Using a thermal imaging camera to detect heat loss

A thermal imaging camera is like an ordinary camera except that it is sensitive to infrared waves rather than ordinary light waves.  The thermal camera is most sensitive to radiation with a wavelength in the range from 5-14 micrometres, just the predominant range for heat radiated from normal environments at normal temperatures (say between 0 and 50 degrees centigrade) such as houses, people, trees, grass etc.  The digital camera actually measures the rate at which infrared energy falls on each of its pixels and uses a bit of basic physics (the black-body thermal radiation theory) to calculate the temperature of the part of the view that exposes that pixel.  The inferred temperature is often expressed to an accuracy of 0.1 degrees centigrade.

The images produced are very useful and appealing.  The software within the camera or in the computer to which the images can be downloaded allows various different colour schemes to be used to present ‘false-colour’ portrayals of the calculated surface temperatures.  You can usually also calculate the average temperature of a defined line or area of the image.  The image instantly shows up hotter or colder regions.  For example, in the picture below, the region below the bay window looks blue, indicating it is quite a lot colder than the regions to left and right of the bay window that look greenish or even reddish.  The temperature scale on the picture suggests a difference of as much as 2-3 degrees centigrade between these areas.  This seems reasonable as we had thick mineral wool insulation installed on the inside of the wall below the bay window but the solid walls to right and left have no insulation and therefore leak more heat from the warm room to the outside world, showing up hotter in the process.

Notes for Geeks:
Queries when Analysing Images from the Thermal Camera:

1. What is the effective U value of the solid brick wall.

2. Are there any obvious thermal leaks associated with air bricks?
The image (top of this page) shows up 3 air bricks under the bay window. They are only ~1 degree centigrade above the temperature of the surrounding bay window wall. The air temperature on this occasion was 2 degrees centigrade, apparently hotter than some of the surfaces.  This may be explained by windchill factors. The warm regions to the left of the bay window may be due to shelter from the prevailing north wind at the time (see also the gap next to the gas meter housing).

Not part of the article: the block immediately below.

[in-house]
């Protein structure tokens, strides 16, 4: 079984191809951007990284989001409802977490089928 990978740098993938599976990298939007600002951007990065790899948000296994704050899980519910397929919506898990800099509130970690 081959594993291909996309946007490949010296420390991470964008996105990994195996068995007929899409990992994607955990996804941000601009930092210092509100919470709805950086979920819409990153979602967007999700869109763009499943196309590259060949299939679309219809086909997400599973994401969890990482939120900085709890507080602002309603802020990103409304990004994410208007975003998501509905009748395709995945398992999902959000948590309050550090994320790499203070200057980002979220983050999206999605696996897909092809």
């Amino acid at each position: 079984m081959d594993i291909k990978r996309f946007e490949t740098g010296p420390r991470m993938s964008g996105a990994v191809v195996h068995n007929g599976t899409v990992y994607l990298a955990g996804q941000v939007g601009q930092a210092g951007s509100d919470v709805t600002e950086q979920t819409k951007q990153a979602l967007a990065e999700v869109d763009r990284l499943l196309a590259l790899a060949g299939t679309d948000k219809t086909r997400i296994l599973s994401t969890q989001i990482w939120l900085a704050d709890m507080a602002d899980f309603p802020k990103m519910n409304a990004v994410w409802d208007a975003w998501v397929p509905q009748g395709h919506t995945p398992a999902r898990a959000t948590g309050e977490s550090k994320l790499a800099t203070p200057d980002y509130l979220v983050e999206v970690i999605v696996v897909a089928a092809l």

3. Are there variations in the heat leak through the windows?
Some images show a warm strip around the middle bar of the bathroom window which might indicate an air leak. Or does it represent shading from radiation to a cold sky?  Is the warm bar above or below the wooden bar?

4. Can we estimate the U values of the double glazed windows?

5. How effective are the thermal blinds?

6. How effective are the thermal linings of the curtains?

7. How effective are the foil door covers?

8. How effective are the foil sheets behind radiators?
They seem to produce a reduction in the outer brick wall temperature of about 1oC when the inside temperature is 19oC and the outside is 7oC (27/12/2009)

9. Can we find air leaks with the thermal camera?

10. Does the front door sausage have a significant effect?

Avoid making measurements when the sun has been shining on surfaces within recent time (hours?)
Why do smooth surfaces pointing at the clear sky show extremely low temperatures when it’s dark?
The apparent temperature of the brick walls can be lower than air temperature.


Thermal images